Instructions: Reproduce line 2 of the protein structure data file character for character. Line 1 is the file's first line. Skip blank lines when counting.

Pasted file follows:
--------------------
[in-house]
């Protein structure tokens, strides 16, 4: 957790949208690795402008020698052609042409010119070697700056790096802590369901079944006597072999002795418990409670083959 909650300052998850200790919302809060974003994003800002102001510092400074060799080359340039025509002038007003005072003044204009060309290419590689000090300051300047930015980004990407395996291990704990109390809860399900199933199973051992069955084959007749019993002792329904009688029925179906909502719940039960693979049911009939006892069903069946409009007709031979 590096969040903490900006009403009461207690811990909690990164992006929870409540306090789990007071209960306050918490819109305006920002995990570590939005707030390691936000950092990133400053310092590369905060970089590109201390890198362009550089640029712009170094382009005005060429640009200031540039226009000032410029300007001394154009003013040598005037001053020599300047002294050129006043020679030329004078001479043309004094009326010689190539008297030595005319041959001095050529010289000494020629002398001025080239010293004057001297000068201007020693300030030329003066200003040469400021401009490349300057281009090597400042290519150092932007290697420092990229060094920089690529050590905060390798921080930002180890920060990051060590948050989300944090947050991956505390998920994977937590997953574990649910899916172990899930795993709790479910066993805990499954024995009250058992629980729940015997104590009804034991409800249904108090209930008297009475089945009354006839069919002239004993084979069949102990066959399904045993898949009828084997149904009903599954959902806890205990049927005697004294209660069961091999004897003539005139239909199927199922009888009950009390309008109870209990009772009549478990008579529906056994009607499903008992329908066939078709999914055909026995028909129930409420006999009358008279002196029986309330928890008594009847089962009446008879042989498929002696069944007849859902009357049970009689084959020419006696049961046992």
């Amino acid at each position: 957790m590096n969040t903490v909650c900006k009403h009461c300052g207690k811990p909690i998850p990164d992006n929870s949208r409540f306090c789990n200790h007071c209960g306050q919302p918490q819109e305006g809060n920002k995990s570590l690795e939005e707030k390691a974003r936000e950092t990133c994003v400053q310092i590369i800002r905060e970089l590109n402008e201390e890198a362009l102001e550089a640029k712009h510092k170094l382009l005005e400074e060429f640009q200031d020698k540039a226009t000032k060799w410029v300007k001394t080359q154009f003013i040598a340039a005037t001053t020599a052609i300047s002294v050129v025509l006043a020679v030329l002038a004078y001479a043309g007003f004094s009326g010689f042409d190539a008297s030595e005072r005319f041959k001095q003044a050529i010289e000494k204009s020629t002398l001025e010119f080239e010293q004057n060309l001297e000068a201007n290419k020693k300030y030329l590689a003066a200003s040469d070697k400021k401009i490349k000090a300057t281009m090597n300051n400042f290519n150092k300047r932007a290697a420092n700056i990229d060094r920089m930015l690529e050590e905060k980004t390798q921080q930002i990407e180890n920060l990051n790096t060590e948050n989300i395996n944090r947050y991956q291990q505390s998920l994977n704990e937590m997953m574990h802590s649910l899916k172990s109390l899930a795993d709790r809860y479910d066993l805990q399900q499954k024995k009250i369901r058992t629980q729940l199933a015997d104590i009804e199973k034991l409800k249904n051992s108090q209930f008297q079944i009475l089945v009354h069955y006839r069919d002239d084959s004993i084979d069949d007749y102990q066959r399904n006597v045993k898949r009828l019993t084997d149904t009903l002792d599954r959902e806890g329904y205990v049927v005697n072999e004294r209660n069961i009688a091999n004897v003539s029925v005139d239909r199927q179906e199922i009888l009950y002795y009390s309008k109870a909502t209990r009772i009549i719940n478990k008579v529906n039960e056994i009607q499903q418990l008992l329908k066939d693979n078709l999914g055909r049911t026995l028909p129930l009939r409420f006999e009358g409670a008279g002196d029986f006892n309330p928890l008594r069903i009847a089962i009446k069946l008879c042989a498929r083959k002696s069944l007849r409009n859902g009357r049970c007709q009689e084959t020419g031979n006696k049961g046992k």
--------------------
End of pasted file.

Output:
């Protein structure tokens, strides 16, 4: 957790949208690795402008020698052609042409010119070697700056790096802590369901079944006597072999002795418990409670083959 909650300052998850200790919302809060974003994003800002102001510092400074060799080359340039025509002038007003005072003044204009060309290419590689000090300051300047930015980004990407395996291990704990109390809860399900199933199973051992069955084959007749019993002792329904009688029925179906909502719940039960693979049911009939006892069903069946409009007709031979 590096969040903490900006009403009461207690811990909690990164992006929870409540306090789990007071209960306050918490819109305006920002995990570590939005707030390691936000950092990133400053310092590369905060970089590109201390890198362009550089640029712009170094382009005005060429640009200031540039226009000032410029300007001394154009003013040598005037001053020599300047002294050129006043020679030329004078001479043309004094009326010689190539008297030595005319041959001095050529010289000494020629002398001025080239010293004057001297000068201007020693300030030329003066200003040469400021401009490349300057281009090597400042290519150092932007290697420092990229060094920089690529050590905060390798921080930002180890920060990051060590948050989300944090947050991956505390998920994977937590997953574990649910899916172990899930795993709790479910066993805990499954024995009250058992629980729940015997104590009804034991409800249904108090209930008297009475089945009354006839069919002239004993084979069949102990066959399904045993898949009828084997149904009903599954959902806890205990049927005697004294209660069961091999004897003539005139239909199927199922009888009950009390309008109870209990009772009549478990008579529906056994009607499903008992329908066939078709999914055909026995028909129930409420006999009358008279002196029986309330928890008594009847089962009446008879042989498929002696069944007849859902009357049970009689084959020419006696049961046992």